I don’t know how I missed it. Perhaps the shock and horror of my grandmother’s death wouldn’t allow me to see anything else. In between Grandma Claudia and the silver mirror was a drawing on the floor. A circle, two feet in diameter, etched in blood. Numbers, Greek letters, stars, phases of the moon, and what could only be described as Hieroglyphics or Cuneiform - some type of ancient writing - filled the inside of the circle.

  My grandmother’s slender hand, the fingertip still covered in bright red blood, lay in the middle of the intricate design.

  I stood up to get a better view.

  Why on Earth would Grandma Claudia draw that? What was she doing? What did it mean? Why was the mirror on the floor? The positioning of the frame in front of the symbol gave the entire scene a sinister feel.

  I fumbled in my coat pocket until I found my cell phone. Why would she draw this in blood? I leaned over to get a better angle and snapped a picture of the horrible bloody symbol.

  “Lex, what are you doing?”

  I shoved my cell phone back in my pocket, tore off my jacket and flung it towards the door - out of the way of any blood - and pushed up my sweater sleeves.

  “Lex?”

  “Go into her bedroom. There should be a brown leather journal on the bedside table. Grab it.”

  “What?”

  “Her journal. Get it and hide it in the trunk of my car. Please.” I didn’t wait for Peter to answer. I fell to my knees and started smearing the bloody drawing with both hands.

  I expected the liquid to be warm, but it wasn’t. It was cool and sticky. Congealed. The smell was making me lightheaded. The grain of the hardwood floor was smooth under my fingertips. I tried to focus on breathing through my mouth and not on what I was actually doing. If I thought of the blood, I was going to lose it.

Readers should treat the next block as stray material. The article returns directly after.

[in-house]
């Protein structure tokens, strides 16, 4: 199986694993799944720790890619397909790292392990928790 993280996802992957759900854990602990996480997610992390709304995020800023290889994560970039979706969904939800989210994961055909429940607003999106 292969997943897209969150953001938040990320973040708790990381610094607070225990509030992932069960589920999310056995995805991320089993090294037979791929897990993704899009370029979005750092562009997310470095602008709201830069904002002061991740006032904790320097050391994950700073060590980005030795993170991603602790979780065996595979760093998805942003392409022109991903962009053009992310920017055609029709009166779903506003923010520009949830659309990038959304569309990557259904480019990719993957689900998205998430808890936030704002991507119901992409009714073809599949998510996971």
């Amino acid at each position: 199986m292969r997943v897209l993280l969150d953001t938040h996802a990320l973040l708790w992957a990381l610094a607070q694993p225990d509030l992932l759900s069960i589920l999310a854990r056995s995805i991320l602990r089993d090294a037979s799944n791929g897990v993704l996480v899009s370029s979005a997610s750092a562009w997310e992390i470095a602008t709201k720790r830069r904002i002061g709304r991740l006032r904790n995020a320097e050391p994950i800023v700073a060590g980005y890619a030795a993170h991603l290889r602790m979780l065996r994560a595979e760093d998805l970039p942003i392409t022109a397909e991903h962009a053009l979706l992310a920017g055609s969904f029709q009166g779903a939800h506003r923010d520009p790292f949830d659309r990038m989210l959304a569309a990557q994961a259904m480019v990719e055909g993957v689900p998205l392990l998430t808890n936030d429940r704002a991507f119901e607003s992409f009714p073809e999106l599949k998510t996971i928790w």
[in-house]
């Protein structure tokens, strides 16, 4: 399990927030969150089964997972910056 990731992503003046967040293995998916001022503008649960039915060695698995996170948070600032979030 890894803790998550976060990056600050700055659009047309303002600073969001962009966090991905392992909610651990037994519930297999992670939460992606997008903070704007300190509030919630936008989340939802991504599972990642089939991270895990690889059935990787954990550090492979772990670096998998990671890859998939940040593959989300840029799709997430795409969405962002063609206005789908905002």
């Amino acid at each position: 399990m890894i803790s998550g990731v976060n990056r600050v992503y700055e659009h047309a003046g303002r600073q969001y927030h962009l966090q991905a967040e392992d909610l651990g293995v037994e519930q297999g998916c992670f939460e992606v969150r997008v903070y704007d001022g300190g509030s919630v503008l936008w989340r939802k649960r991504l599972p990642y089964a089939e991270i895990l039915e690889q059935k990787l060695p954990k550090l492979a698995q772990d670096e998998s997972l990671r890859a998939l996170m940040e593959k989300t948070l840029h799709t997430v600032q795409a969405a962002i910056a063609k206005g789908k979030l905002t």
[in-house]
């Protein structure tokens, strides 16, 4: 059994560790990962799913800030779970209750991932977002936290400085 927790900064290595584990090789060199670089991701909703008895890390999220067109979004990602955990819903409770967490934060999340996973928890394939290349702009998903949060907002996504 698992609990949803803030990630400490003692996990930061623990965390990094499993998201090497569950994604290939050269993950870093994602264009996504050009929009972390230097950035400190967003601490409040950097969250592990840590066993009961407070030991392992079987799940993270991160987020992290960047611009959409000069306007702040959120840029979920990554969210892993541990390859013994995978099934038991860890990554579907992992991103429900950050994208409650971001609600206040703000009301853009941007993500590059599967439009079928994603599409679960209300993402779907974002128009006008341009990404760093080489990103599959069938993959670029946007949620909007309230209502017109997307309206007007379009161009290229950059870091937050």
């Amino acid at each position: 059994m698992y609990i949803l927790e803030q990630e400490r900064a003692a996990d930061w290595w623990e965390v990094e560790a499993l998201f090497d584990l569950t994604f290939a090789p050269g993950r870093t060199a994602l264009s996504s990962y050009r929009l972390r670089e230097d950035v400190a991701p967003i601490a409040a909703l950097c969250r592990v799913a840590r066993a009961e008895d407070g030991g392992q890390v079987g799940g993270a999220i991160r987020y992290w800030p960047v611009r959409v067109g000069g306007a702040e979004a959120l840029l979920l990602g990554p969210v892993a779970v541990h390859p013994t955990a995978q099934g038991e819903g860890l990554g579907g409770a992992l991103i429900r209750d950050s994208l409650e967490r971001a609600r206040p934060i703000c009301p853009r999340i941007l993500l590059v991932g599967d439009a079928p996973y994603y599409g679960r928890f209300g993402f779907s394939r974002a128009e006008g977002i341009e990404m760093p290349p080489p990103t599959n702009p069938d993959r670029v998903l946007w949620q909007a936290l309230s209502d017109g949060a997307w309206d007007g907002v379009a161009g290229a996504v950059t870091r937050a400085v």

Peter hadn’t moved. He stood frozen, watching me in open-mouthed horror.

  Tears filled my eyes. “No one can see this, Peter. Please. No one can know.”

  Bright blue eyes pulled away from my stained hands and moved to my face. Peter licked his lips. “I’ll get the journal.”

  “Thank you. And please make sure the door under the basement stairs is shut and covered with boxes.”

  Peter turned on his heel and ran to the back of the house.

  It vaguely dawned on me that I was destroying a crime scene. Evidence the police would need to solve my grandmother’s murder. But what was my other option? Let them see the symbol? Let them read her journals about witchcraft and magic? Let them discover her secret room filled with spell books and an altar? I could only imagine the field day reporters would have with that one. Especially here in Salem.

  No.

  No one would ever know about this.

  I’d protect Grandma Claudia’s secret. My family’s secret.

  *** Two Weeks Later ***

  The exi
t for Salem appeared on Highway 95 South. I mechanically veered off the ramp. The wheels of the rental car squealed slightly as I came to a stop at the street light. I hadn’t worked up the nerve to pick up my Mercedes. It was still hidden behind the house next to the Gamma Omicron Delta’s farmhouse. I couldn’t fathom laying eyes on the witch hunters’ hideout. I didn’t want to see the place where my stepfather, Victor, and his fraternity brothers plotted to kill me.

  The rental car would do for now.

  I raced through downtown Salem, covered in the latest December snowfall, and carefully ignored all the tourist traps. The witch industry was a three hundred and sixty-five day a year fiasco. And after what I’d been through, there was no need for any reminders about the supernatural.

  Grandma Claudia’s street appeared and I numbly turned down the familiar road. Ever since her murder, the sight of the small brick house in front of the ocean made my heart clinch, like I was having a heart attack. I placed my hand over the struggling organ, waiting for the beating to resume.

  I shook my head. I didn’t want to think about clinching hearts.

  The autopsy report claimed Grandma Claudia’s heart was literally squeezed to death, like someone squishing a tomato in their fist. Pulverizing the vital organ. But here was the kicker - the exterior area of the skin around the heart was completely untouched. How could an organ be crushed with no outside physical wounds? I wasn’t a doctor, but it didn’t seem humanly possible. Which probably meant that it wasn’t humanly possible….